Chinese media sceptical over Nobel for Malala
While hailing Nobel Peace Prize winners Indian Kailash Satyarthi and Malala Yousafzai, Chinese media has expressed scepticism over the Pakistani teenager being chosen for the award saying it was used to positively portray US intervention in Pakistan and Afghanistan.
Beijing: While hailing Nobel Peace Prize winners Indian Kailash Satyarthi and Malala Yousafzai, Chinese media has expressed scepticism over the Pakistani teenager being chosen for the award saying it was used to positively portray US intervention in Pakistan and Afghanistan.
The media prominently featured the Nobel for child rights activist Satyarthi and girls' education activist Malala.
"Malala deserves the prize," Zhao Gancheng, director of the Centre for Asia-Pacific Studies at the Shanghai Institute for International Studies, told state-run Global Times yesterday, noting that her winning the award represents the global fight for justice against extremism.
Yet it also showed the political complexity of the Nobel Peace Prize, Zhao said.
"Her propaganda coincides with the US troop withdrawal from Afghanistan. And the West is using Malala's story to publicise the bright side of their effort of military presence in the other countries, such as improving the chances of women receiving education as well as their political participation," he said.
"Meanwhile, they are downplaying the dark side of it, such as more conflict and mass civilian deaths," Zhao said.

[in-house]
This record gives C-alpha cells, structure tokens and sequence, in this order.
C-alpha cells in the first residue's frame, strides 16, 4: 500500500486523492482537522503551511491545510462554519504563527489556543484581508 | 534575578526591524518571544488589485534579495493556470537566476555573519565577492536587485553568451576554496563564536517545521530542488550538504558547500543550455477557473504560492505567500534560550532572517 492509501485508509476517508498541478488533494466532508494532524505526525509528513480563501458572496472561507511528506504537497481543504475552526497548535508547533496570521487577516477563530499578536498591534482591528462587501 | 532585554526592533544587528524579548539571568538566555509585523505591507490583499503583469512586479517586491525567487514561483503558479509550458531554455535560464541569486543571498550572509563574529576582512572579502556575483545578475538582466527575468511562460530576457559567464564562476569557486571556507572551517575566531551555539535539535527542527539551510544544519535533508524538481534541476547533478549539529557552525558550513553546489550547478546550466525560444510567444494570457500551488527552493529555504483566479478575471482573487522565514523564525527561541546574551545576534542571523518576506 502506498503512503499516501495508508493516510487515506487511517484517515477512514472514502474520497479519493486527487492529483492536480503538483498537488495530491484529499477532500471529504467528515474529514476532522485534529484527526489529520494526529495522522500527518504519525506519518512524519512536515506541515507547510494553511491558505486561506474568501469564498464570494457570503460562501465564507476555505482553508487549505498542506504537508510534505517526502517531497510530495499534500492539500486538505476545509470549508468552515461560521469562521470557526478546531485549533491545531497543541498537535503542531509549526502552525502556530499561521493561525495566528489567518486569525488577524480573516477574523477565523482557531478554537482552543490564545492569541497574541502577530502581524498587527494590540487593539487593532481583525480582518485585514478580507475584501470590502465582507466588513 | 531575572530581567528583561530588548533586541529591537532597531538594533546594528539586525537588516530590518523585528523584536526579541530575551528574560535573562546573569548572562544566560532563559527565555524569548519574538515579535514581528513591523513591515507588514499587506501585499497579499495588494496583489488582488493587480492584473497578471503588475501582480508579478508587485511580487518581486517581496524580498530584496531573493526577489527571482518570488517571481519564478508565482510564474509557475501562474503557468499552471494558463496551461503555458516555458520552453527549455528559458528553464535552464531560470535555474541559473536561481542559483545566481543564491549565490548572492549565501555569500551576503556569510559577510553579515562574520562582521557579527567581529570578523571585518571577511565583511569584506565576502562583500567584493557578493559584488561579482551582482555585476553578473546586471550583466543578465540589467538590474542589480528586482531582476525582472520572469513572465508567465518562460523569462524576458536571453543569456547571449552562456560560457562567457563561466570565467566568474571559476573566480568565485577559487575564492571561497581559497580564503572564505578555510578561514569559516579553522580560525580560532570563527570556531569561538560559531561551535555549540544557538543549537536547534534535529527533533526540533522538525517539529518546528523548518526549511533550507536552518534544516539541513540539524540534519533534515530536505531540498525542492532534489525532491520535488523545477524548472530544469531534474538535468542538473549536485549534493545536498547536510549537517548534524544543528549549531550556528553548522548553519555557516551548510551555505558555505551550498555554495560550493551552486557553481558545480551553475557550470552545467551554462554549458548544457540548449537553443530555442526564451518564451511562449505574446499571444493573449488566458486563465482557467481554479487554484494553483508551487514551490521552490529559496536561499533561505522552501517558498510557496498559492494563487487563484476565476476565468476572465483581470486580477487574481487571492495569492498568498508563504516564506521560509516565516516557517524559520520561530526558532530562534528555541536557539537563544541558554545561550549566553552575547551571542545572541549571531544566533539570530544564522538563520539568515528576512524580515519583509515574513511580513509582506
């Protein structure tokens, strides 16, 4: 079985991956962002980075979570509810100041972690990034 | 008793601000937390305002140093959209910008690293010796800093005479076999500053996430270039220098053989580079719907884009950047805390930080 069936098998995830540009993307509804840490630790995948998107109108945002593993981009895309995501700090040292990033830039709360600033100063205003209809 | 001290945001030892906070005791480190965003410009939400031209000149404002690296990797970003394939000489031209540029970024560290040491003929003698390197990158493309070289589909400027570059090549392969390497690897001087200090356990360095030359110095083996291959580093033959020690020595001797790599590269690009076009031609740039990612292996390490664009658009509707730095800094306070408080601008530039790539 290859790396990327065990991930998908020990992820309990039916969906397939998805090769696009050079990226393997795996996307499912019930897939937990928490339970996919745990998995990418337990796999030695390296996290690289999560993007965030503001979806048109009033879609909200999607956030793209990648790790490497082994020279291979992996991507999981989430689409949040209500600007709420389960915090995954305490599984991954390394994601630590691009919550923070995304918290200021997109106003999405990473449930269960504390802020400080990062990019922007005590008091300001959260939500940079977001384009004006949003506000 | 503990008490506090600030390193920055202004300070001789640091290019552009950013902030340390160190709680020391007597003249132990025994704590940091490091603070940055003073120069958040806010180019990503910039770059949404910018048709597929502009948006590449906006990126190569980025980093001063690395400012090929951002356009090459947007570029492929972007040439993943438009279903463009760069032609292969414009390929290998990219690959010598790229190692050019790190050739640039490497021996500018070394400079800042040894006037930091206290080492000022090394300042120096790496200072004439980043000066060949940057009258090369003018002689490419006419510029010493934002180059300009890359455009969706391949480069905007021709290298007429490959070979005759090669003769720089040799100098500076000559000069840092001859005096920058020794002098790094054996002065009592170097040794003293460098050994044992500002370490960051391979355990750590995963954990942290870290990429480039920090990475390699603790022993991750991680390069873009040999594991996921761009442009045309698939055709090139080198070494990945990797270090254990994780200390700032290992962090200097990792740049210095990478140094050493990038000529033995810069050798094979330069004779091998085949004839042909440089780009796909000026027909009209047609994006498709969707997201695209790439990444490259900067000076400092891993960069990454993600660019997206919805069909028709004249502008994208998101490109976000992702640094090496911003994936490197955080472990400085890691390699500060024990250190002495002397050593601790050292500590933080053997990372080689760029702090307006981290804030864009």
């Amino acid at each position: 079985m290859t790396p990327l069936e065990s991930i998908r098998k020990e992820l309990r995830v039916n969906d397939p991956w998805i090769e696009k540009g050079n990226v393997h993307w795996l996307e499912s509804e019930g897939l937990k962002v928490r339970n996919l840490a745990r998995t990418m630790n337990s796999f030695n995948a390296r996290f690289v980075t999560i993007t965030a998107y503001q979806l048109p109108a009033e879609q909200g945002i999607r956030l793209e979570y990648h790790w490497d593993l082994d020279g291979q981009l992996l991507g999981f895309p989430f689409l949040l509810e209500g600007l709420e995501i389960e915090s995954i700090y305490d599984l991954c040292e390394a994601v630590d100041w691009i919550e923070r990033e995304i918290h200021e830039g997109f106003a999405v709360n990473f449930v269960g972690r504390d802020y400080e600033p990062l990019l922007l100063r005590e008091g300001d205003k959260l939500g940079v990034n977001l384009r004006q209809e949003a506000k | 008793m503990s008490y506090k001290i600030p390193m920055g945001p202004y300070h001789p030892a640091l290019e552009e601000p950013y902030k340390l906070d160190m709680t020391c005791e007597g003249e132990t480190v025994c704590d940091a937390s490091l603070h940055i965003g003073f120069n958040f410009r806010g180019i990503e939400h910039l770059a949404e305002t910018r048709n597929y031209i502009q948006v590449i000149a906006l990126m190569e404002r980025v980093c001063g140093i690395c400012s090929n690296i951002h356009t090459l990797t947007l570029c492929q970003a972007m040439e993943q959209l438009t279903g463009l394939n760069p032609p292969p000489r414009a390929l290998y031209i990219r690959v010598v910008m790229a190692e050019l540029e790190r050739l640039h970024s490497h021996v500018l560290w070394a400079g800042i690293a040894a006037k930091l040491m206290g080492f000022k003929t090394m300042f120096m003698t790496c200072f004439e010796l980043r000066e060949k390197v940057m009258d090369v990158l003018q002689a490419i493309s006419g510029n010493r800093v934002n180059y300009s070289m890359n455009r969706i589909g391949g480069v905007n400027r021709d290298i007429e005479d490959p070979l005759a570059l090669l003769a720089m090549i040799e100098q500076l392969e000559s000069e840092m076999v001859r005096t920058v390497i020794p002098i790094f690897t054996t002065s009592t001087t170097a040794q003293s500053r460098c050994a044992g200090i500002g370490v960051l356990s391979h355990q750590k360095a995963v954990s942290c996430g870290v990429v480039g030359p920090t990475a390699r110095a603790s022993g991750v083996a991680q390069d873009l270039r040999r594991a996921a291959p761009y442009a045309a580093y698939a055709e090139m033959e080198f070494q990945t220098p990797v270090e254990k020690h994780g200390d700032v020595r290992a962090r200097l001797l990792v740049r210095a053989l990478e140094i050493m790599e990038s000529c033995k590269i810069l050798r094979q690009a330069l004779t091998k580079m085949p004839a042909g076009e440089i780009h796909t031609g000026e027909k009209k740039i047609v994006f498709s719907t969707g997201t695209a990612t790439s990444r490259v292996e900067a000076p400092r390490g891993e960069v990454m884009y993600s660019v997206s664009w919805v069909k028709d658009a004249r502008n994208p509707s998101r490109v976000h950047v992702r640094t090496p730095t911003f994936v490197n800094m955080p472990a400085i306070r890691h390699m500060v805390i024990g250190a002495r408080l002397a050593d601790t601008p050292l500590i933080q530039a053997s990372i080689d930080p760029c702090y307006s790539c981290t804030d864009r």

But at the same he said it is unreasonable for radical religious groups to prevent girls from getting education.
"Although the prize contains the political impact, it is never wrong to encourage improvements in the equal right to educational opportunities for children in impoverished areas," he said.
State-run CCTV featured stories on Satyarthi and Malala.
The report on the reaction from Pakistan however highlighted criticism over granting the prize to the 17-year-old while ignoring long standing contribution of other Pakistani social activists like Abdul Sattar Edhi who runs a medical foundation helping thousands of poor and needy.
The Nobel Peace Prize has had political connotations in China ever since it was presented to the Dalai Lama in 1989 for his efforts to highlight the Tibetan cause and later to Chinese human rights activist Liu Xiaobo, who continues to languish in prison even after being chosen for the award in 2010.
China alleges political motives in choosing the awardees.
But Beijing did not have a problem when Chinese author Mo Yan, a long standing member of the ruling Communist Party of China (CPC), was awarded the Nobel Prize for Literature in 2012.